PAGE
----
In anticipation of tonight’s opera at the Met, I am going to tell you a secret about me: I am in love with a dead gay man. It’s true; Oscar Wilde has been the man in my life long before I had a man. He wrote a biblical tragedy of all things, this decadent fop. Then Strauss turned his Salome into an opera, and that is what I am going to see tonight.
1) A Play by Oscar Wilde
Oscar Wilde wrote Salome in 1891 in French, and an English translation came out in 1894. (Translated by Wilde, not his no good lover Bosie despite the fact the Wilde still gave him credit in the Dedication.) The play tells in one act the Biblical story of Salome, stepdaughter of Herod, who, to her stepfather’s dismay but to the delight of her mother Herodias, requests the head of Jokanaan (John the Baptist) on a silver platter as a reward for dancing the Dance of the Seven Veils. Rehearsals for the play’s debut in London began, only to be banned. The play eventually premiered in Paris in 1896, but by then Wilde was in prison.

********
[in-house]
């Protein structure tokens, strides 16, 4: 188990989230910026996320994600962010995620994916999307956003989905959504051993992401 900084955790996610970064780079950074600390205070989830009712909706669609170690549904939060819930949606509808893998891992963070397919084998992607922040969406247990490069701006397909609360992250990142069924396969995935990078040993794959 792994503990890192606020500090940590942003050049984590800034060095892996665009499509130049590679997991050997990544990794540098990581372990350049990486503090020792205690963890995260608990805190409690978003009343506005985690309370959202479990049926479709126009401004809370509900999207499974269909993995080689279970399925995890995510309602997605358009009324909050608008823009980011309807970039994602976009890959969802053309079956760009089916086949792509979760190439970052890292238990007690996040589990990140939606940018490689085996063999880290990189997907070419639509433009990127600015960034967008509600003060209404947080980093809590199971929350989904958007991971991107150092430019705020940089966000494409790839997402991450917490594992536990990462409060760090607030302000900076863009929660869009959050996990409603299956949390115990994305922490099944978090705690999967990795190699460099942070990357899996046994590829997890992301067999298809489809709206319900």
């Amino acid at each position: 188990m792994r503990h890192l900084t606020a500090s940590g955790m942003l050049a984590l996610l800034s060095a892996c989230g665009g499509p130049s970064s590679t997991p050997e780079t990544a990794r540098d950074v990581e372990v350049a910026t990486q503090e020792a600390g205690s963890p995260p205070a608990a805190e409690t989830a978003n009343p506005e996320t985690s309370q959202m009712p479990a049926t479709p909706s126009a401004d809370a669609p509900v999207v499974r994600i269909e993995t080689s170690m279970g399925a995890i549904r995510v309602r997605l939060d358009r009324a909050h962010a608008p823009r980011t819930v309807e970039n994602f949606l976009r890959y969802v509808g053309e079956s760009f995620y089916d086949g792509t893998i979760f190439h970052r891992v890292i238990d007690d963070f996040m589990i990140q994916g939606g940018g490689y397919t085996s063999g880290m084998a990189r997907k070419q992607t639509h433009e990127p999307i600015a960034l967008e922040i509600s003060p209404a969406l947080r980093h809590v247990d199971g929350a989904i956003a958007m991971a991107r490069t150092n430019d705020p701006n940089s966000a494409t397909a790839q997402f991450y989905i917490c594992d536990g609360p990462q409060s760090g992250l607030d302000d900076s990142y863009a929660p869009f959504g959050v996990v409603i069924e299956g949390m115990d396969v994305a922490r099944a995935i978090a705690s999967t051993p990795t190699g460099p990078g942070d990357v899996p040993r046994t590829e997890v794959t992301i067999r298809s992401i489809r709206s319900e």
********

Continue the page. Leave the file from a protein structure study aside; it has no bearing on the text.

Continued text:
2) Illustrations by Aubrey Beardsley
An outrageously talented artist, Aubrey Beardsely had already been greatly influential prior to his death at age 26. In 1891, at age 18, he met Wilde, who was in the process of writing Salome. Wilde asked Beardsley to illustrate the English version. He was a prefect choice for both the play and for Wilde.
Beardsley “developed a perverse and playfully theatrical style partly inspired by Greek vase painting. The venomous elegance of his drawings has an ornamental rhythm akin to the abstract decorations of Islamic palaces. For Salome, Beardsley ironically appropriated the decadent theme of the evil, emasculating woman.” (From Michael Gibson, Symbolism)
Wilde, on Beardsley’s muse: as having “moods of terrible laughter”
3) An Opera by Strauss
Those in the know (and I am not referring to myself), argue that Strauss’s Salome is the first “modern” opera and his first major operatic success. Richard Strauss composed it in 1904, and wrote the libretto as well, in German. The opera’s music is supposed to be gripping–-relating the themes of perversion, evil, and cruelty.
The New York Times had a favorable review of the Met’s production and especially of the singer in the role of Salome. The closer it is to Wilde’s original version, and to Beardsley’s striking vision, the happier I will be.
My esteemed father would like to add that, in his opinion, nobody over 50 years of age or 250 pounds should attempt the Dance of the Seven Veils.